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Funeral Sermon for Margaret Robinson 9 August 2004

Funeral Sermon for Margaret Robinson 9 August 2004

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Published by Quo Primum

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Published by: Quo Primum on Jul 18, 2008
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Funeral Sermon for Margaret Robinson 9 August 2004
Dear Fathers, family, friends and faithful,I welcome you all here and thank you for coming to share our grief, pay respects to the memory of Margaret, and pray for therepose of her wonderful soul.Deeply as we are saddened at this great loss to our lives, so trulyare we consoled by the gift of our Catholic Faith, the teachings andexample of Our Lord Jesus Christ and His saints, with the genuinehope this faith brings.
“What great things God has prepared for those who love Him”
We are here to show reverence to her mortal remains, andrecognize in them the consecrated chalice and ciborium of her  body, this vessel of the Most Holy Trinity.She has passed from this vale of tears, her pilgrimage and exilehave ended, and well may we hope that our Heavenly Mother Mary will
“show unto her the blessed fruit of her womb, Jesus”,
asso often she has prayed for this.This is why we offer this morning the Holy Sacrifice of the Mass,to obtain her speedy entrance into eternal bliss, having united her sufferings with those of her divine Lord in the offering of so manydaily Masses.We have the privilege of having present here the three celebrants of this Solemn High Requiem, all from the priestly Society of St. PiusX; and with us in the front are visiting priest friends from theOrder of St Vincent de Paul and St. Benedict, as well as two priests
from the Oriental Maronite Rite of St Maroun and St Charbel, herewith the blessing of the Maronite Archbishop.This shows the unity of faith and legitimate diversity of riteswithin the Church, and we pray there will be even greater unity inthe truth throughout the Church soon. Thank you all for coming,and heartfelt condolences to my dearest Dad and my wonderfulsupportive five brothers.You will notice that not only are there booklets with the sacredtexts in Latin and English for you to follow the proceedings and join in the hymns, but also another booklet with the order of ceremony and some words written as a eulogy by my Dad on theday Mum passed away. It is clear from how he writes that Dadclearly considers his late wife to have been an Angel of charity tohim and all who knew her.Many of you will concur with this opinion, not that we are here tocanonize her nor to exaggerate anything. Let us commend her soulto God, remember with gratitude what was good, and commend therest to the Mercy of God.Let us try also to understand how Faith leads to differing vocationsin life; for mum it was motherhood and that entirely and joyfully.For St. Charbel it was monastic, to an extent we cannotcomprehend. He knew the danger to his vocation of natural andfamily attachments, so he refused to ever visit or allow his mother to visit him, nor did he even attend her funeral. This seems to uscruel, maybe sinfully against the fourth commandment, but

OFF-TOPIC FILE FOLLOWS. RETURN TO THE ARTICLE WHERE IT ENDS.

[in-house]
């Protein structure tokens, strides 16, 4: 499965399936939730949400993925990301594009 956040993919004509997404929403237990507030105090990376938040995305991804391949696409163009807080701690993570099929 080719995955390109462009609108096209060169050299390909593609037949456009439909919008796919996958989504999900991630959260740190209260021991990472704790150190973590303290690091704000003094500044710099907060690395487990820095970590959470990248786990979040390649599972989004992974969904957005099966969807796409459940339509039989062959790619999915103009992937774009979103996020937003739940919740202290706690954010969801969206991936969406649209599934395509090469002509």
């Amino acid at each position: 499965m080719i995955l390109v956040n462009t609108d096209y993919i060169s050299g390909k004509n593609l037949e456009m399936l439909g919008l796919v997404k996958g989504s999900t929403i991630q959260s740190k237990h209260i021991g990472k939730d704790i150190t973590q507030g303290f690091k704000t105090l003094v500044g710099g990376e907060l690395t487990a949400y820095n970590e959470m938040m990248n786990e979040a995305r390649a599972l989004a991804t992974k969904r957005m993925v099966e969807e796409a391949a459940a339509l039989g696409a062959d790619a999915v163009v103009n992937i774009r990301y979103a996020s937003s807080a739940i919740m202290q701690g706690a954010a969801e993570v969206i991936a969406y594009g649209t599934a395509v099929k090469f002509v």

not so
in the light of Faith and fidelity to one’s vocation.Mum’s vocation was to love, like St Theresa of the Child Jesus
(a favourite saint of hers)
, except to love as a mother not a nun. Shefulfilled her vocation admirably and we her children are justly proud of her. She gave us the Faith with her mother’s milk, and she
and Dad nurtured it with the holy sacraments of the Church.Margaret has six of the seven sacraments, three at the hands of her son, a priest.The late Archbishop Fulten Sheen wrote that motherhood is like anatural sacrament, similar to Holy Orders in a way.The mother takes her baby to her breast, and, like the priest, says:“This is my Body, take and eat…unless you eat My Flesh anddrink My Blood you will not have life in you”. Her flesh becomesthe victim for the child to consume, her life is sacrificed to give uslife; every mother is at risk of death in delivery, as a consequenceof the Original Sin. God did not bring sin, or suffering or deathinto this world,
we did
by abuse of our precious gift of free will.Hence it is just that we suffer.Suffering and death are the natural consequences of sin, and theHoly Sacrifice of the Son of God is the ONLY remedy for thisdisease.So that is why mum was devoted to the Mass, the remedy for sin.When she could, she came here to Rockdale to attend this ancientand venerable rite of the Latin Church which she loved so much.As a child she belonged to the Maronite rite, and this changedwhen she was married, by law of the Church. It was the Maroniterite that I discovered aged 20, even before I knew there had ever existed a traditional Latin rite of Holy Mass. When Mum could notget to Mass she would put on a video of this very church or asimilar one, so that she may participate with her whole heart andsoul and mind, and follow with the missal, thus fulfilling her Sunday duty under the third commandment, to keep holy theSabbath.I do not wish to speak a lot about the person of Margaret Robinson, but more about her great reward that we hope from God’s mercy,and
how we also may attain to this
. A little comparison may help.

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